Apr 17,2009 00:00
On Good Friday, John Demjanjuk, 89 and gravely ill, was ordered deported to Germany to stand trial as an accessory to the murder of 29,000 Jews — at Sobibor camp in Poland.
Sound familiar? It should. It is a re-enactment of the 1986 extradition of John Demjanjuk to Israel to be tried for the murder of 870,000 Jews — at Treblinka camp in Poland.
How many men in the history of this country have been so relentlessly pursued and remorselessly persecuted?
The ordeal of this American Dreyfus began 30 years ago.
In 1979, the Office of Special Investigations (OSI) at Justice, goaded and guided by Yuri Andropov's KGB, was persuaded that Demjanjuk was "Ivan the Terrible," a huge, brutal, sadistic guard at Treblinka, who bashed in babies' heads and slashed off women's breasts, as he drove hundreds of thousands of Jews into the gas chambers.
Demjanjuk's defense was simple: I was never at Treblinka.
Yet, a dozen survivors, shown a photo spread, identified him as the beast of Treblinka. In 1986, OSI had him extradited to Israel. In 1988, he was convicted and sentenced to death. The greatest Holocaust monster since Mengele was to be hanged.
His family, friends and lawyers did not give up. They scoured Europe and, in the last days of the Soviet Union, struck pay dirt. In Moscow's files on Treblinka they discovered a photo of the real "Ivan," a far bigger, more mature man than the 23-year-old Demjanjuk in 1943.
Ivan Marchenko was positively identified as Ivan the Terrible.
To its eternal credit, Israel's Supreme Court threw aside the verdict and stopped Demjanjuk from being the first man hanged in Jerusalem since Adolf Eichmann in 1961.
A humiliated OSI, through its Israeli friends, now asked the court to authorize a new trial, charging Demjanjuk with having been a guard at Sobibor — during the same time they previously charged he had been at Treblinka.
What OSI was admitting was that its case against Demjanjuk, to see him hang from the gallows as "Ivan the Terrible," had been based on flimsy or falsified evidence and worthless or perjured testimony.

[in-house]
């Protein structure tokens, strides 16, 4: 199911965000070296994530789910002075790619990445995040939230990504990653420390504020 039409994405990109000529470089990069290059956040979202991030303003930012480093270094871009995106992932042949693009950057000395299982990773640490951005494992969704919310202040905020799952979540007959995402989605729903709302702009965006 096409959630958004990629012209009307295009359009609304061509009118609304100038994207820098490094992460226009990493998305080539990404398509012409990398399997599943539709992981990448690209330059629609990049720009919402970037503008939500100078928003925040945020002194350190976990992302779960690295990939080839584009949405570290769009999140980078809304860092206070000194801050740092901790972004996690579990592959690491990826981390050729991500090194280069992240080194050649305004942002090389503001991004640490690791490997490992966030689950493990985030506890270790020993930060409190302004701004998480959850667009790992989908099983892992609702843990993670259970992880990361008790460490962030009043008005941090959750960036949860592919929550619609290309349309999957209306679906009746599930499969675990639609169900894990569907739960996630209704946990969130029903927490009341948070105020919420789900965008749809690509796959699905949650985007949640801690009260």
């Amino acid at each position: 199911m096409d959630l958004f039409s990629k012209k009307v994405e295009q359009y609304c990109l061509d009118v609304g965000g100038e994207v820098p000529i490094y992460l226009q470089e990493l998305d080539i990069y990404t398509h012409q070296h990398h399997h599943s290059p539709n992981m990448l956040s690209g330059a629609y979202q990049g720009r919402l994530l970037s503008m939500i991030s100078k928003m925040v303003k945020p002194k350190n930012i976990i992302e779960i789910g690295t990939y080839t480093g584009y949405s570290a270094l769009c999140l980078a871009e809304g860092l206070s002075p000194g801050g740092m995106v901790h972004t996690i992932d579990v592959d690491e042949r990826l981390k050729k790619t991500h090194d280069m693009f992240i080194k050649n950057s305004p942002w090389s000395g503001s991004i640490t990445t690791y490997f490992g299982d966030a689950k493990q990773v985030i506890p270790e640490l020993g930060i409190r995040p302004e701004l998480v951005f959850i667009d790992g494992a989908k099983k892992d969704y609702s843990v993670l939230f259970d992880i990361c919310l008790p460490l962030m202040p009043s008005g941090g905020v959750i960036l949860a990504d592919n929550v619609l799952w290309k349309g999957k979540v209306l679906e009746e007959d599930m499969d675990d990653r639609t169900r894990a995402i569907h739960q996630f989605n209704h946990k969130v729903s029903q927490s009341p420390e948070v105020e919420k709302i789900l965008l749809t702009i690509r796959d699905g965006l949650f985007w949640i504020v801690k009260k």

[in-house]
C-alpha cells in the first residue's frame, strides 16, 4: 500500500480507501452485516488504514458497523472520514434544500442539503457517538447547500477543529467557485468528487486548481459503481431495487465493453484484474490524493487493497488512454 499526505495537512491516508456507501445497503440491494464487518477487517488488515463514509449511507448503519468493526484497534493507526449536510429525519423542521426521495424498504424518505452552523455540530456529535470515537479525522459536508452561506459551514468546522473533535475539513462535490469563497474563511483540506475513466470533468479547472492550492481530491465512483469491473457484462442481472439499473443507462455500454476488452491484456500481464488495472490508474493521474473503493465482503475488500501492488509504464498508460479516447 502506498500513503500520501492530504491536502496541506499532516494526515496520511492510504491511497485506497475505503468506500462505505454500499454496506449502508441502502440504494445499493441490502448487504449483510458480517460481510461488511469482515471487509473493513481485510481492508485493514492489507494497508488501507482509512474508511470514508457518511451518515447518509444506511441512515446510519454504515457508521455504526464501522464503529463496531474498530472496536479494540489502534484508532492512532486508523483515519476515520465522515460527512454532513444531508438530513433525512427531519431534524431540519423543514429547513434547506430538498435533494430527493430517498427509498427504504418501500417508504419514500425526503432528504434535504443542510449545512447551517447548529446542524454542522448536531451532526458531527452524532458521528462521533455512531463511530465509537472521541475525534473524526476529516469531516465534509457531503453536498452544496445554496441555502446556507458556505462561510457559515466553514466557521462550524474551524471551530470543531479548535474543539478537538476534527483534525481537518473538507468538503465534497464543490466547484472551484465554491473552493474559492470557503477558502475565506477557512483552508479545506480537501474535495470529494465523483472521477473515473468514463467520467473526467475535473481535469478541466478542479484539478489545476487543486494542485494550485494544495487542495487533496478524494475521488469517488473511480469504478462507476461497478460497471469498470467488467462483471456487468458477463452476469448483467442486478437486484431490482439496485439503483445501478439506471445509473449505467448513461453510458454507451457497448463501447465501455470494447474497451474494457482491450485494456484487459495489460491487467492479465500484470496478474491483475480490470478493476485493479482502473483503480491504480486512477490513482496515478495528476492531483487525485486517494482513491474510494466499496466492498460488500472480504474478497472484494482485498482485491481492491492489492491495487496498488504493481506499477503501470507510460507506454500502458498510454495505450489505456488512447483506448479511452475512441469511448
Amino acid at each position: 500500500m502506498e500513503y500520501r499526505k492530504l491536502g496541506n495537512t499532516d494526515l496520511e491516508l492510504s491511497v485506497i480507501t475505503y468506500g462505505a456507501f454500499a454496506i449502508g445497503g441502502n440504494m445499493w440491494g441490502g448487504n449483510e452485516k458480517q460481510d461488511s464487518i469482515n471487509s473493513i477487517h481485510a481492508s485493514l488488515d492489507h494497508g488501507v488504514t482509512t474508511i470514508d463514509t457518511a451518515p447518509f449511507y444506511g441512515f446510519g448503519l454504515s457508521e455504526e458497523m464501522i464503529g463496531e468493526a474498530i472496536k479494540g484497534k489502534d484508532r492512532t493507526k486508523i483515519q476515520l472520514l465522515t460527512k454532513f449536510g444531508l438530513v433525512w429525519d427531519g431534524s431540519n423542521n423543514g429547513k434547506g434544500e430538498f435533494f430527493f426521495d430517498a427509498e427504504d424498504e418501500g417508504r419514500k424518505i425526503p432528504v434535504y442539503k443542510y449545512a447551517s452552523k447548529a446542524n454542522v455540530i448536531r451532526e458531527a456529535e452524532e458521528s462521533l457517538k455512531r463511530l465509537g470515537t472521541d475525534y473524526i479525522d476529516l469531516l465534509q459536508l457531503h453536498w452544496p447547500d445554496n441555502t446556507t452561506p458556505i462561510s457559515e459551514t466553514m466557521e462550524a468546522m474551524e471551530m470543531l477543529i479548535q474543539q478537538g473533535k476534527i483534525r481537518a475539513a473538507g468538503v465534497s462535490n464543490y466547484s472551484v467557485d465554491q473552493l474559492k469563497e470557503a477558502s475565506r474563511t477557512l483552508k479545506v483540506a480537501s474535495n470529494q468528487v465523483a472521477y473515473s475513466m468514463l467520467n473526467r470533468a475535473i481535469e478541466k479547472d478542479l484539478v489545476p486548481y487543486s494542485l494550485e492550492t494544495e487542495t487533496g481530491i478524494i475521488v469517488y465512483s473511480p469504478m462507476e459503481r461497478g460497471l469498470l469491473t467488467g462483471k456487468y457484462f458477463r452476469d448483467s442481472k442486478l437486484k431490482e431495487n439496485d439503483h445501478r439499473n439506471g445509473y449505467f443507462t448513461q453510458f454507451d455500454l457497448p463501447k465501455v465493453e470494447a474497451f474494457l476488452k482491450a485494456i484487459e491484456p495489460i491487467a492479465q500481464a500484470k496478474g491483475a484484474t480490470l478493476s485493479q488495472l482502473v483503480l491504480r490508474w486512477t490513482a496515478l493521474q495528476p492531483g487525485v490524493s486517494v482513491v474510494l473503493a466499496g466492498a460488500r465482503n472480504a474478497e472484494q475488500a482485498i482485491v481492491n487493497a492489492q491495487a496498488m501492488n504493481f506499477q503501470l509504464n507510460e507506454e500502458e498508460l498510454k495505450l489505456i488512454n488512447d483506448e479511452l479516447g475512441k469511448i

Replied the court, we don't do double jeopardy here in Israel.
Demjanjuk was released. And the grin of the jailer who opened his cell testified that many in Israel never accepted the charge that this simple man was some unrivaled devil of the Holocaust.
So, after 13 years, the last four on death row reflecting on his hanging for horrors he never committed, Demjanjuk came home to Cleveland, a free man. His citizenship was restored.
Though disgraced, OSI was not ready to throw in its hand. For it had been dealt a new card by its old comrades in the KGB.
The new evidence was a signed statement by one "Danilchenko," who claimed to have been a guard at Sobibor and had worked with Demjanjuk. As this document would have blown up the Treblinka case in Jerusalem, OSI had withheld it from the defense.
Another document turned up suggesting that Demjanjuk had indeed, after training at Trawniki camp, been assigned to Sobibor.
When the defense asked to interrogate "Danilchenko," to verify he had made and signed the statement and to question him on details, they were told this was not possible. Seems Danilchenko had died after signing.
So, after the first 13 years of his ordeal took him right up to a gallows in Jerusalem, Demjanjuk has now been pursued for another 17 years by an OSI that will not rest until he has been convicted, somewhere, of genocide.
And so we come to today.
Demjanjuk is to be taken to Germany and prosecuted as an accessory to the murder of 29,000 Jews at Sobibor — though not one living person can place him at that camp and not even the German prosecutor will say that he ever hurt anyone. One witness in Israel, who was at Sobibor and says he knew all the camp guards, says he never saw Demjanjuk there.
If Friday's ruling is upheld, John Demjanjuk, who has been charged with no crime on German soil, is to be taken to Germany, home of the Third Reich, to be tried by Germans for his alleged role in a genocide planned and perpetrated by Germans. He is to serve as the sacrificial lamb whose blood washes away the stain of Germany's sins.
But if Germans wish to prosecute participants in the Holocaust, why not round up some old big-time Nazis, instead of a Ukrainian POW.
Answer: They cannot. Because the Germans voted an amnesty for themselves in 1969. So now they must find a Slav soldier they captured — and Heinrich Himmler's SS conscripted and made a camp guard, if he ever was a camp guard — to punish in expiation for Germany's sins.
The spirit behind this un-American persecution has never been that of justice tempered by mercy. It is the same satanic brew of hate and revenge that drove another innocent Man up Calvary that first Good Friday 2,000 years ago.
Patrick Buchanan is the author of the new book "Churchill, Hitler and 'The Unnecessary War."
Copyright 2009 Creators Syndicate, Inc.